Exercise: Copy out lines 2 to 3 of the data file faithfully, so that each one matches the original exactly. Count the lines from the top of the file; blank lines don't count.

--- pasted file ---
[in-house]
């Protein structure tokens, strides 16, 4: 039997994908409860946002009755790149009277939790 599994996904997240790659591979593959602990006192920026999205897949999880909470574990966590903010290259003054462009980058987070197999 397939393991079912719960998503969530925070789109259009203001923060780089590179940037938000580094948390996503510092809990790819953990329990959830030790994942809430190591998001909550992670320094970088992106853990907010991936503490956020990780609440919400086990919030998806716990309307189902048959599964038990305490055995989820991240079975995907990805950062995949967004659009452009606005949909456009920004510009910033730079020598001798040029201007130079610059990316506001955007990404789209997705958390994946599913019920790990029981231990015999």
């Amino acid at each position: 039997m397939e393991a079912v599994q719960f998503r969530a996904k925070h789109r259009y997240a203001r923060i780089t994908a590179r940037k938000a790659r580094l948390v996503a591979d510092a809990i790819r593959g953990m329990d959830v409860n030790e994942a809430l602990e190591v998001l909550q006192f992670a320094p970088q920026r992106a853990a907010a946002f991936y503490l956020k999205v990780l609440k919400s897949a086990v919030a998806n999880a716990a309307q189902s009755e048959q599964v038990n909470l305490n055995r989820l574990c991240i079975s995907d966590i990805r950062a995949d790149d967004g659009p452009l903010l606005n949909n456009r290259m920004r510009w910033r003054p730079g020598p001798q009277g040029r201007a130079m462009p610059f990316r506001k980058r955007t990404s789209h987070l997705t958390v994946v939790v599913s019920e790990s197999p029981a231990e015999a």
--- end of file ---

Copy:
């Protein structure tokens, strides 16, 4: 039997994908409860946002009755790149009277939790 599994996904997240790659591979593959602990006192920026999205897949999880909470574990966590903010290259003054462009980058987070197999 397939393991079912719960998503969530925070789109259009203001923060780089590179940037938000580094948390996503510092809990790819953990329990959830030790994942809430190591998001909550992670320094970088992106853990907010991936503490956020990780609440919400086990919030998806716990309307189902048959599964038990305490055995989820991240079975995907990805950062995949967004659009452009606005949909456009920004510009910033730079020598001798040029201007130079610059990316506001955007990404789209997705958390994946599913019920790990029981231990015999």
């Amino acid at each position: 039997m397939e393991a079912v599994q719960f998503r969530a996904k925070h789109r259009y997240a203001r923060i780089t994908a590179r940037k938000a790659r580094l948390v996503a591979d510092a809990i790819r593959g953990m329990d959830v409860n030790e994942a809430l602990e190591v998001l909550q006192f992670a320094p970088q920026r992106a853990a907010a946002f991936y503490l956020k999205v990780l609440k919400s897949a086990v919030a998806n999880a716990a309307q189902s009755e048959q599964v038990n909470l305490n055995r989820l574990c991240i079975s995907d966590i990805r950062a995949d790149d967004g659009p452009l903010l606005n949909n456009r290259m920004r510009w910033r003054p730079g020598p001798q009277g040029r201007a130079m462009p610059f990316r506001k980058r955007t990404s789209h987070l997705t958390v994946v939790v599913s019920e790990s197999p029981a231990e015999a």